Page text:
There is a demand for mathematicians across a range of sectors, for example you could find a role in the petroleum and nuclear industries, medicine and IT, as well as in many forms of engineering and different government departments.
If you particularly enjoyed the statistics modules of your course then you’re like to be able to find work in the NHS, local councils, educational establishments, the pharmaceutical industry, insurance companies, market research and marketing companies, banks and accountancy firms.
If none of those roles appeal to you then you’ll be pleased to hear that Mathematics graduates go on to work in almost any industry you can imagine.
As well as the specialised Mathematics skills you’ll have learnt you’ll also have learnt many transferrable skills that make big companies, such as Ernst & Young, specifically recruit Mathematics graduates.
Here’s more about the career opportunities with a Mathematics degree.
Your degree will help you gain a variety of specific skills including:
You’ll also gain a number of transferrable skills that will make you an attractive prospect to any employer:
If you want a role where you’ll get to use your Mathematics skills on a daily basis then there are a number of roles that directly relate to your degree.
To become a Chartered Accountant then you’ll need to complete some postgraduate qualifications or join a company as a trainee and work towards your Chartered status.
However, for other roles in finance you don’t need further study. Accountancy and Finance jobs include roles such as auditor, tax accountant, forensic accountant, management accountant and corporate advisor.
Generally these roles involve providing professional advice on financial matters to clients. This usually means financial reporting, taxation, auditing, forensic accounting, corporate finance, businesses recovery, accounting systems and accounting processes.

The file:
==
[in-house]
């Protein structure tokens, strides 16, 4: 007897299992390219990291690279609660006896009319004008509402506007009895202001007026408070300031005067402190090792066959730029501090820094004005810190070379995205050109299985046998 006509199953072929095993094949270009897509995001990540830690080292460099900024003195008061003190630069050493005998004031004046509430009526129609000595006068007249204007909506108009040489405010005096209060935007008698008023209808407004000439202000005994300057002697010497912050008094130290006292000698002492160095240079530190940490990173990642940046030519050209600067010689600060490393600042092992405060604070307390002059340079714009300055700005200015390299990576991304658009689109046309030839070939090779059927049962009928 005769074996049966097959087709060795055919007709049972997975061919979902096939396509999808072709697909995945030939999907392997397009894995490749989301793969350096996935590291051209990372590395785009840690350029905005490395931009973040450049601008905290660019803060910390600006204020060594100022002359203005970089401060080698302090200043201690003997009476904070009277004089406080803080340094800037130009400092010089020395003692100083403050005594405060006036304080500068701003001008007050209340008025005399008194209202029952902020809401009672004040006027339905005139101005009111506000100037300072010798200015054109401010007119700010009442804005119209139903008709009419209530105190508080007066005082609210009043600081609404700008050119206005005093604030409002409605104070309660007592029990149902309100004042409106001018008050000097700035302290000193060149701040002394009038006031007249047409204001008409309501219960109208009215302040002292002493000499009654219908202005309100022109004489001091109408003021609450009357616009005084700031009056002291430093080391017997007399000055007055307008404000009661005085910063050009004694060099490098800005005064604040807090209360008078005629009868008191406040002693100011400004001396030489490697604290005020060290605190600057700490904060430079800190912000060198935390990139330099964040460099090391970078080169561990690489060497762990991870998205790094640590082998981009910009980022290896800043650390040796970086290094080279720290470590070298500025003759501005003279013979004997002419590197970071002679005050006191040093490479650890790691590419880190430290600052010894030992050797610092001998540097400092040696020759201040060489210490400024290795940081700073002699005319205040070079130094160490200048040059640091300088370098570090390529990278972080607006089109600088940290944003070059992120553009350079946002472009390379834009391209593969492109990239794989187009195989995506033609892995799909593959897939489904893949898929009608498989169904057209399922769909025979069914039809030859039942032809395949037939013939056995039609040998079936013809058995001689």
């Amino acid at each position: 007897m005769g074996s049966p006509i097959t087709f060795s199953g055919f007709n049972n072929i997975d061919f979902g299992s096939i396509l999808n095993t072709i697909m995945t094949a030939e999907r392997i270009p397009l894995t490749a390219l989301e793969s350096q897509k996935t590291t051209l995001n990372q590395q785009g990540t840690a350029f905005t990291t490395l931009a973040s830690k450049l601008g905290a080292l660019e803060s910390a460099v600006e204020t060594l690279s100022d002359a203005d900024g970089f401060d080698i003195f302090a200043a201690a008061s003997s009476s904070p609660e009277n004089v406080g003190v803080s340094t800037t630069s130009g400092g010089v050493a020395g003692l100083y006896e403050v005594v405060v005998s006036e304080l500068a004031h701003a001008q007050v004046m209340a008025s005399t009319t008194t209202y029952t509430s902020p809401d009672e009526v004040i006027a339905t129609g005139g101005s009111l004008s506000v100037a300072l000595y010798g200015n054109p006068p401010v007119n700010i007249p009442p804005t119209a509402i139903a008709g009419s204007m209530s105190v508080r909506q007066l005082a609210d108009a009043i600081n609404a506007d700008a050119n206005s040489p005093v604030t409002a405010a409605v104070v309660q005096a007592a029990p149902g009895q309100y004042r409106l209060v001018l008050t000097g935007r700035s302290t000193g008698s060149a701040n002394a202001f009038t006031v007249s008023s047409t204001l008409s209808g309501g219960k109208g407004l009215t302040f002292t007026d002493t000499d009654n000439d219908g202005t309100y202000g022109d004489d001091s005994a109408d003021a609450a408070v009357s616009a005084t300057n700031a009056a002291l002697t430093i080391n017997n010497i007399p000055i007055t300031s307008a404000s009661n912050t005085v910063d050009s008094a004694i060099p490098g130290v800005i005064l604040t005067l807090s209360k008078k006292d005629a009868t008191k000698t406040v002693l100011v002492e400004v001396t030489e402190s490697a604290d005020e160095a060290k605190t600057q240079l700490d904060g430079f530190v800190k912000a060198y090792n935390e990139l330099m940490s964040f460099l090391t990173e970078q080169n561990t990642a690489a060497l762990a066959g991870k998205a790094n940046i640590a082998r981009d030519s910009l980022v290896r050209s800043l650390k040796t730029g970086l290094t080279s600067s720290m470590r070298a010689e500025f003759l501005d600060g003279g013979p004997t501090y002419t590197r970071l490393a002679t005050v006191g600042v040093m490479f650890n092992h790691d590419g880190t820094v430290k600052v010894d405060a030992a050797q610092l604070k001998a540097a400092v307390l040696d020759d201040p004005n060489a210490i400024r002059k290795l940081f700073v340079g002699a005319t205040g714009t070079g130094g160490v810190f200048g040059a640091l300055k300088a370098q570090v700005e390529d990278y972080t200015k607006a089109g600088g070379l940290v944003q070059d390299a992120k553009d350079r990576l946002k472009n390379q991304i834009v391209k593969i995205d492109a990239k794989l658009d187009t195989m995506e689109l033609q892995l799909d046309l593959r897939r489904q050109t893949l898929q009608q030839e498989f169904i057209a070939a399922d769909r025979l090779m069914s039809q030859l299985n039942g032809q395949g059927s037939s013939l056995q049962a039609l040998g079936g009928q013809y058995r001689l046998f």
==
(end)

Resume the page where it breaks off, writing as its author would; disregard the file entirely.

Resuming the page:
You could also be relied on to manage financial systems and budgets, prepare accounts, budget plans and tax returns, administer payrolls, provide professional advice based on financial audits, and review your client’s systems and analysing risks
Two of the major pathways are investment banking and retail banking. Both banking career paths can be lucrative, but again, professional qualifications in finance will be needed for some roles.
Investment banking careers involve gathering, analysing and interpreting complex numerical and financial information, then assessing and predicting financial risks and returns in order to provide investment advice and recommendations to clients.
Retail banking careers involve providing financial services to customers, including assessing and reviewing the financial circumstances of individual customers, implementing new products, processes and services, maintaining statistical and financial records, meeting sales targets and managing budgets.
Other common career paths for Mathematics graduates include:
If choosing an obvious career path doesn’t suit you then there are a number of other roles where you can use the skills you’ve gained in your Mathematics degree.
These roles aren’t directly related to your degree but you’ll still find your knowledge, skills, and attributes very useful in your working life. Mathematics graduates go on to work in every industry from marketing to law so you shouldn’t feel limited by your degree choice.
Less common career options for Mathematics degree graduates include:
Although it would be more common to complete an Engineering degree if this is what you want to do, some Mathematics degrees will also give you a way in.
As a Mathematics graduate you’ll be adept in solving mathematical problems, are also often good at helping to solve real-world, physical problems, and can be found working in mechanical, structural, aeronautical and many other realms of engineering.
However, there are many aspects of an Engineering career that won’t be covered by your degree so further study, work experience, and/or an apprenticeship might be needed if you want to work in this field.
Many Mathematics graduates want to inspire the younger generations to love the subject as much as they do so they complete their PGCE in order to qualify as a teacher.
Numeracy is always a high priority within primary and secondary schools, making numerate graduates with an interest in teaching highly sought-after.
If you want to teach at university level, a postgraduate degree is required, in a relevant specialism. If you choose this career path, you may also get the chance to pursue your own academic research.